Protecting Free WiFi Networks


Free WiFi networksIn most free WiFi areas, users are vulnerable to hacking and sniffing. However it is possible to be safe from this only if the providers of this net set a password for their WiFi. For instance, a researcher who had traveled to Hong Kong found that most public parks had a government provided WiFi. Though he was warned beforehand to be careful when joining such open networks, he joined apprehensively. Upon reaching the welcome page he was guided to that networks encrypted adaptation with a password which was freegovwifi. Later, he found that this was in fact a government provided service introduced to protect logger from potential internet baddies.

This should become the norm for all intents and purposes when it comes to open internet networks. Even, Chet Wisniewski, a security researcher at Sopho believes that businesses such as Starbucks and hotels that provide free WiFi are putting their customers at a high risk of being hacked and attacked by giving open access to their network. By simply putting a password with the word free, the world can become a much better and safer place due to user information being kept safe and secure. However, this raises the question as to how valuable a password would be if just about everyone knows it? WPA2 argues that a unique encryption connected to every computer will hinder any two used from spying on each other’s traffic regardless of the fact that the access point being shared is the same.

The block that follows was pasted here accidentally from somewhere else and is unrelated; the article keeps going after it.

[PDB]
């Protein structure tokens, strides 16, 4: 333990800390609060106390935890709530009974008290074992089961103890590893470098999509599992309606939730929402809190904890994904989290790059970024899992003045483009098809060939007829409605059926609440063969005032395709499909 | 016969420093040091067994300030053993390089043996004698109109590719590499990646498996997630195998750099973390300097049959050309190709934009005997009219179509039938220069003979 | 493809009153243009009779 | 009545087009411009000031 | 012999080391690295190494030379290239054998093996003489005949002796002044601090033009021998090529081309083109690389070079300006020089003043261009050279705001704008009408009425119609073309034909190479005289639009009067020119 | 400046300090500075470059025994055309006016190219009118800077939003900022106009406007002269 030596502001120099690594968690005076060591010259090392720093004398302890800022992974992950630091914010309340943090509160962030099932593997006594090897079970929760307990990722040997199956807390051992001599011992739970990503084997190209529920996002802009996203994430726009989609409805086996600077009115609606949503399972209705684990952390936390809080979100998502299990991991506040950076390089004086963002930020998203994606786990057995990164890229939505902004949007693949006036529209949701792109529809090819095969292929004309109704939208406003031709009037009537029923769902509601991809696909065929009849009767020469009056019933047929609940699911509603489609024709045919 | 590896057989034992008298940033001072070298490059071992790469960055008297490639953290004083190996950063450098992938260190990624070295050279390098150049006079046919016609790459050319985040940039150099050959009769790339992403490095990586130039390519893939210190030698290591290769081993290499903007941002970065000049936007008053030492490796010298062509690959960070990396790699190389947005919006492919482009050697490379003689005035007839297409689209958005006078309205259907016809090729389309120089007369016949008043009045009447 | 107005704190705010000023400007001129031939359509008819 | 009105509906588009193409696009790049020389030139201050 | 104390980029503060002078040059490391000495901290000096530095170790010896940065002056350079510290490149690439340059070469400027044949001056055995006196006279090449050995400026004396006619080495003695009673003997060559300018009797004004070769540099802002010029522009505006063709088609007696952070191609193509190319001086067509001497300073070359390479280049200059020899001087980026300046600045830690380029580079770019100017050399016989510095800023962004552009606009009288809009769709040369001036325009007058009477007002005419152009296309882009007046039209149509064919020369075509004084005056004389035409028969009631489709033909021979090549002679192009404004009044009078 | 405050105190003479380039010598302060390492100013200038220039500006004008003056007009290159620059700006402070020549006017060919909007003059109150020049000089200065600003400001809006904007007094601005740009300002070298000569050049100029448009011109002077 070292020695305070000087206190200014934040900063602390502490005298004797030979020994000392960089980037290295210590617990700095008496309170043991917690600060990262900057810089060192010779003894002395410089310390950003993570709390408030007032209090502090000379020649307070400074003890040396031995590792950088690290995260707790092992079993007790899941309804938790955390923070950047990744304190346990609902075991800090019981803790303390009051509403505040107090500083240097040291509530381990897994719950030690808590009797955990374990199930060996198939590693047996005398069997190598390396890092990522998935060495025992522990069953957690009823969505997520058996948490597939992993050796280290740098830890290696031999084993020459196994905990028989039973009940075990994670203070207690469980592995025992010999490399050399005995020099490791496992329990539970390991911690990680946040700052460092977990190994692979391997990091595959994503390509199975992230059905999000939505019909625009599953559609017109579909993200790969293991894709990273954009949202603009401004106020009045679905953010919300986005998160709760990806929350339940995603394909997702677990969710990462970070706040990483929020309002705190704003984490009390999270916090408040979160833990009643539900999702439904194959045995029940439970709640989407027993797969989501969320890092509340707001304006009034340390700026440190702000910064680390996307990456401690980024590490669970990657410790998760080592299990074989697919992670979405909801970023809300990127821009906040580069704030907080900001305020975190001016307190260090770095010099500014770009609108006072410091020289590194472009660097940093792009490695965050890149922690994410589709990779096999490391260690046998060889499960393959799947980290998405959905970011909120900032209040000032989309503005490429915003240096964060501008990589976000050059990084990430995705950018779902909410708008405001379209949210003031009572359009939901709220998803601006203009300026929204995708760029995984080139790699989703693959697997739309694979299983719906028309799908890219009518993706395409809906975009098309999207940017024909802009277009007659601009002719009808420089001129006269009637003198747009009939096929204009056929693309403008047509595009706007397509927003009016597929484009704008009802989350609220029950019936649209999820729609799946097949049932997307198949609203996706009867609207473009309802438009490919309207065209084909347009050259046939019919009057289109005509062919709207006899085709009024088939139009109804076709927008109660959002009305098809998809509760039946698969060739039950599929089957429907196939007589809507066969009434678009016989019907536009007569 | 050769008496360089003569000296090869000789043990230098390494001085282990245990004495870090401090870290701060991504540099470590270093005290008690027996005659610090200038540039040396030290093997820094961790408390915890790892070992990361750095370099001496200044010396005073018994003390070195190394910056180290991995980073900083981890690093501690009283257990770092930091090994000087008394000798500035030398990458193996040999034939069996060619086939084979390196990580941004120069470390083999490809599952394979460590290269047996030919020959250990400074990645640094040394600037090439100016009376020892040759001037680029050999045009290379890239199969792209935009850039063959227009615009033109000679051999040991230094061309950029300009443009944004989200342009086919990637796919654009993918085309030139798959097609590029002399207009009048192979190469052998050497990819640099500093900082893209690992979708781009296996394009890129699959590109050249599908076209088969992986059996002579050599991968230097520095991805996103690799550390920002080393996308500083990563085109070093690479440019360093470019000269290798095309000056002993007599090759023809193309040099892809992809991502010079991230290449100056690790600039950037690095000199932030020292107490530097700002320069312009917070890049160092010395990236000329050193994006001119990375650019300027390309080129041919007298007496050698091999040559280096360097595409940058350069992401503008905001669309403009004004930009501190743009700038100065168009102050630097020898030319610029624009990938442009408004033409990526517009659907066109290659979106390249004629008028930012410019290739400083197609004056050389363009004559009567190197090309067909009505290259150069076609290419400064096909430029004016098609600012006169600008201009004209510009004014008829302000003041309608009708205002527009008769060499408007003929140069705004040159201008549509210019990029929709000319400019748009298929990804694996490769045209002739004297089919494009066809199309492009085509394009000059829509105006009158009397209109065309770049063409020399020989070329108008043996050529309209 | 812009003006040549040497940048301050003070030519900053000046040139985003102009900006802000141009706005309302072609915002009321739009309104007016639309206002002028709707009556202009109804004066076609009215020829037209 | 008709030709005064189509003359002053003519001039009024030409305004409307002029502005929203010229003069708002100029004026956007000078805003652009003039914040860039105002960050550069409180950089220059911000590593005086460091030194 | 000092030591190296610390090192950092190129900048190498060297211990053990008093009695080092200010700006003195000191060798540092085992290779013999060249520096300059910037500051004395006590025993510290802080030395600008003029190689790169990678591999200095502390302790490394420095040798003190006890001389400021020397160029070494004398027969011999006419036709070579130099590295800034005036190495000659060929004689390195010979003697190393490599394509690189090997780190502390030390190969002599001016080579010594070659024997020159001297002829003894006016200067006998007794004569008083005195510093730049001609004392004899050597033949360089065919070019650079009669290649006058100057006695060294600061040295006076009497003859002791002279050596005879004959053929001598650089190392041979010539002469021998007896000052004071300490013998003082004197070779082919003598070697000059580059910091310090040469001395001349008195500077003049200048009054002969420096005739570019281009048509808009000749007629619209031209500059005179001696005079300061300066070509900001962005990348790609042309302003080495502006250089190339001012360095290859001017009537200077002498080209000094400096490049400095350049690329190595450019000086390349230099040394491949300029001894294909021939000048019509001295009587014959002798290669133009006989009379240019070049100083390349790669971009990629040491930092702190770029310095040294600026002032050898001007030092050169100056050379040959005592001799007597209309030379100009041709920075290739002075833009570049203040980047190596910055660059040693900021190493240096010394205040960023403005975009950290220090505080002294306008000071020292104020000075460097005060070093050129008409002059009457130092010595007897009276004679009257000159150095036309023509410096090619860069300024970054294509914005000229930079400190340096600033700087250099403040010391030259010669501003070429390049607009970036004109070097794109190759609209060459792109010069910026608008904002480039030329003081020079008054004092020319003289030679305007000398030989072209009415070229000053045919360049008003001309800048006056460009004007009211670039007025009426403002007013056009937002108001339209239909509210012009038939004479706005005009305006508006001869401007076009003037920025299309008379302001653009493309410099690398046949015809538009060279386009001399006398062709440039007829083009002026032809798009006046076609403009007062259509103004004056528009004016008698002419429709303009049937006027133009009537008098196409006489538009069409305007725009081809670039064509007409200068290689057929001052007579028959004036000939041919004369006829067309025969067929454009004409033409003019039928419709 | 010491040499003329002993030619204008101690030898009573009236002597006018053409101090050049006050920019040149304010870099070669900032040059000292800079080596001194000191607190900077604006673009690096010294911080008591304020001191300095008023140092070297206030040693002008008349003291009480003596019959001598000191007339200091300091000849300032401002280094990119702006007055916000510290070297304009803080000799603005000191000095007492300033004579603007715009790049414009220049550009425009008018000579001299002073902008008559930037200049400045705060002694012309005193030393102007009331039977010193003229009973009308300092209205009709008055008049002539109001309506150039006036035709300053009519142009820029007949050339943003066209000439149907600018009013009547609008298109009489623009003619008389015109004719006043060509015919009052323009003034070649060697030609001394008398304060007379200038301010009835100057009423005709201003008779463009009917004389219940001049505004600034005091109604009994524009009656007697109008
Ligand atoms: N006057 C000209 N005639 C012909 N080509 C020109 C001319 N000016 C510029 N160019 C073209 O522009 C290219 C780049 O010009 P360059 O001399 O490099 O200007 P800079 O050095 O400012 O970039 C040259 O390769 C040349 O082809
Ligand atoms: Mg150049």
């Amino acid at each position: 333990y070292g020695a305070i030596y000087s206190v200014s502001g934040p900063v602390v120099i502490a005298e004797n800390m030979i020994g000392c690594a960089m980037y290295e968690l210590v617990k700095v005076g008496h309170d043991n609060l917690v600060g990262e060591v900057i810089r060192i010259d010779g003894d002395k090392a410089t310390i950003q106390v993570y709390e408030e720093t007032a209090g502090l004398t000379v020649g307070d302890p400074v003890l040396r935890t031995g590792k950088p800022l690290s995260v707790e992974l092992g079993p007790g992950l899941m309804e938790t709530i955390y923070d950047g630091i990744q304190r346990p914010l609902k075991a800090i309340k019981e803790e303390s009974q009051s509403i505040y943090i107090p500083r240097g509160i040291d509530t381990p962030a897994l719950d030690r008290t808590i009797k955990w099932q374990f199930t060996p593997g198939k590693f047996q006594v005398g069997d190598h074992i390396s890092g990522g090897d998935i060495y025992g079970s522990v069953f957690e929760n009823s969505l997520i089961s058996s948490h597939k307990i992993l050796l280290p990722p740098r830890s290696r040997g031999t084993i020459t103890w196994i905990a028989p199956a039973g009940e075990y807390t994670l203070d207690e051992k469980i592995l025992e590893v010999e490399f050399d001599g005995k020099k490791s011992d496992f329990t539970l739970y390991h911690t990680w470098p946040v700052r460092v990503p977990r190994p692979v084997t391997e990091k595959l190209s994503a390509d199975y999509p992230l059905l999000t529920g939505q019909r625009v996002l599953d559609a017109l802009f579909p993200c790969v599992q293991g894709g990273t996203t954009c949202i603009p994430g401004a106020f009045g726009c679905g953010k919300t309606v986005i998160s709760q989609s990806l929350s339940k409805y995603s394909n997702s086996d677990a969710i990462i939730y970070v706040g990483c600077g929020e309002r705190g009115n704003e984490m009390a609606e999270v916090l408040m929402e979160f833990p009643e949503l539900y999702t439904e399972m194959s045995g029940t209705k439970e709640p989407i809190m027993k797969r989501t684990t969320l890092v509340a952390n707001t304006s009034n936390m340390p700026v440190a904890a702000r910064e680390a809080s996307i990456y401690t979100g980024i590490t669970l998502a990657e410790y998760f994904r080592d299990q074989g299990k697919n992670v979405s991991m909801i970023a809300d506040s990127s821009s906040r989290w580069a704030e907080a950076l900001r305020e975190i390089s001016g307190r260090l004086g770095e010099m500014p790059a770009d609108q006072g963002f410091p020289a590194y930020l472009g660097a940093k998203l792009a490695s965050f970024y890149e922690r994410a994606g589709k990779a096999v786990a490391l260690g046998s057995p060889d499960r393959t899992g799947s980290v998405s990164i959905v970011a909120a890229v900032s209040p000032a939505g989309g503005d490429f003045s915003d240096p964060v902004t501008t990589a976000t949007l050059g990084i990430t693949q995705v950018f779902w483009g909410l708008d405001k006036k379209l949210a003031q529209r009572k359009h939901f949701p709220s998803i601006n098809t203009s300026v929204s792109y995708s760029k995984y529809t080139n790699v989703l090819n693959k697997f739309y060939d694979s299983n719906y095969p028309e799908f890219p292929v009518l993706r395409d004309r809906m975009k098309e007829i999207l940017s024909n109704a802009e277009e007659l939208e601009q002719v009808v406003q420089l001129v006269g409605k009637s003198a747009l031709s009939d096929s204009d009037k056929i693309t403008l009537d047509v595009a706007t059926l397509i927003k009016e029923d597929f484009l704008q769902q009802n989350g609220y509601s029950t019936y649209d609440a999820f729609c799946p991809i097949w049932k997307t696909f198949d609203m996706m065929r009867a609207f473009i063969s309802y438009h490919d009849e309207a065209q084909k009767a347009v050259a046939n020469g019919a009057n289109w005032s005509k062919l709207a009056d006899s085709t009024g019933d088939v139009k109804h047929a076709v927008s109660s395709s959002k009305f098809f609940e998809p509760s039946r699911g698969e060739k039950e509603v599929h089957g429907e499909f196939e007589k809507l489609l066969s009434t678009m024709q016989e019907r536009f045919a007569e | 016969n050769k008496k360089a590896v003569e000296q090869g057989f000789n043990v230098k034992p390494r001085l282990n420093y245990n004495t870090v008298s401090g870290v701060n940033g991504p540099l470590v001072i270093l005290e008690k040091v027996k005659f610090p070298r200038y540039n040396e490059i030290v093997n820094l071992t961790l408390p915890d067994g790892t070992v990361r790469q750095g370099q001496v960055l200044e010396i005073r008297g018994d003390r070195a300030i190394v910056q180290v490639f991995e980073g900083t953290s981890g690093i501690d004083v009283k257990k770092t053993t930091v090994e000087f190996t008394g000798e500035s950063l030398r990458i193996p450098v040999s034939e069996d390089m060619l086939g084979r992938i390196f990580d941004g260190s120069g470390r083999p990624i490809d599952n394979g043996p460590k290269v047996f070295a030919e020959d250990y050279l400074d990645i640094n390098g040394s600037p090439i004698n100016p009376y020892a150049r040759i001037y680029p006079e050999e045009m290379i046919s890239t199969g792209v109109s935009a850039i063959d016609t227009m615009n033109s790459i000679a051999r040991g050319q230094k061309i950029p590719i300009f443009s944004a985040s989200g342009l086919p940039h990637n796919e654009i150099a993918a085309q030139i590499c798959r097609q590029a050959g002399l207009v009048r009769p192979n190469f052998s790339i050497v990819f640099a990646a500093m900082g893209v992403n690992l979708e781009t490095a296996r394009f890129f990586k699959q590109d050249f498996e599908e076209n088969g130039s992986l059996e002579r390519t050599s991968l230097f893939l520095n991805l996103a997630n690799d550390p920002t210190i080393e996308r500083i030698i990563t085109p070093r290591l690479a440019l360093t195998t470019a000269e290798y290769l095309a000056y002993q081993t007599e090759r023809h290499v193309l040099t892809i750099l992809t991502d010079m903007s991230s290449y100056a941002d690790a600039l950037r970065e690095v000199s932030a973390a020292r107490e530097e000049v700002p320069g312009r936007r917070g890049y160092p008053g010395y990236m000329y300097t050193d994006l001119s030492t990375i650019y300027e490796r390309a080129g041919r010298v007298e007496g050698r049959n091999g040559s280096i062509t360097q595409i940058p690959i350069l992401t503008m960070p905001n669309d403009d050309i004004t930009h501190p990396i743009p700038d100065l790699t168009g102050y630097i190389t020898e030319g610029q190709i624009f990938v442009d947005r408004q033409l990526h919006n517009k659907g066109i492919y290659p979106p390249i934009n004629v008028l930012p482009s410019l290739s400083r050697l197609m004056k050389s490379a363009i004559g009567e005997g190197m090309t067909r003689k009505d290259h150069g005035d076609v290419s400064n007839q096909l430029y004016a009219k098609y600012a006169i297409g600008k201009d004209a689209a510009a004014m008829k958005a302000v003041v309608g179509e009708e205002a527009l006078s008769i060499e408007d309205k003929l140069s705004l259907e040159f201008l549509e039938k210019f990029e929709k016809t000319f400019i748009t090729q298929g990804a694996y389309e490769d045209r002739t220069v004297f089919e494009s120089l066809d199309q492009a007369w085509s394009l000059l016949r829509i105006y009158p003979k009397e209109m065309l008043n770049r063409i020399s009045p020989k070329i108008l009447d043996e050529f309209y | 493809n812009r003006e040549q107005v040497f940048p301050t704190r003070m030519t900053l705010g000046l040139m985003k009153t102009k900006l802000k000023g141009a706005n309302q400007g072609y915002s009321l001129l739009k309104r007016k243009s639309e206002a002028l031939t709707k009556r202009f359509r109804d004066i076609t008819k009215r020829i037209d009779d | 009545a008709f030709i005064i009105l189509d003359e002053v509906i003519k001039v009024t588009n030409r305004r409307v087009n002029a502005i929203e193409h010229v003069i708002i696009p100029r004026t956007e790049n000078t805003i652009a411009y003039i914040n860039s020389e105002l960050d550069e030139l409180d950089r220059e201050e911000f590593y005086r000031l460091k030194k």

Wisniewski’s proposed this idea after the launch of Firefox’s extension, Firesheep. It is software that makes sniffing sent cookies in an unencrypted WiFi network much easier. Firesheep basically scouts out other loggers and then on a bar to the side it lists the login details of the users it has identified. This allows users having Firesheep to log in at the same time and as those individuals immediately. However, there is an extension now called Blacksheep that can fight the Firesheep, but only people few people are aware of this, only those who are expert Firefox users and knew about the Firesheep may be in the know of this new safety measure, all others are subjected to a higher risk of violation.

While Wisniewski does not think of Firesheep as the best of approaches to make service providers realize the need for SSL or TLS in order to protect their users, but he agrees that it served its purpose. It is up to high profile businesses to take that certain precautionary measure for its customers, by putting a simple password that will safeguard the free internet networks, though this will not impede Firesheep from sniffing logins, it’s still a positive step forward.

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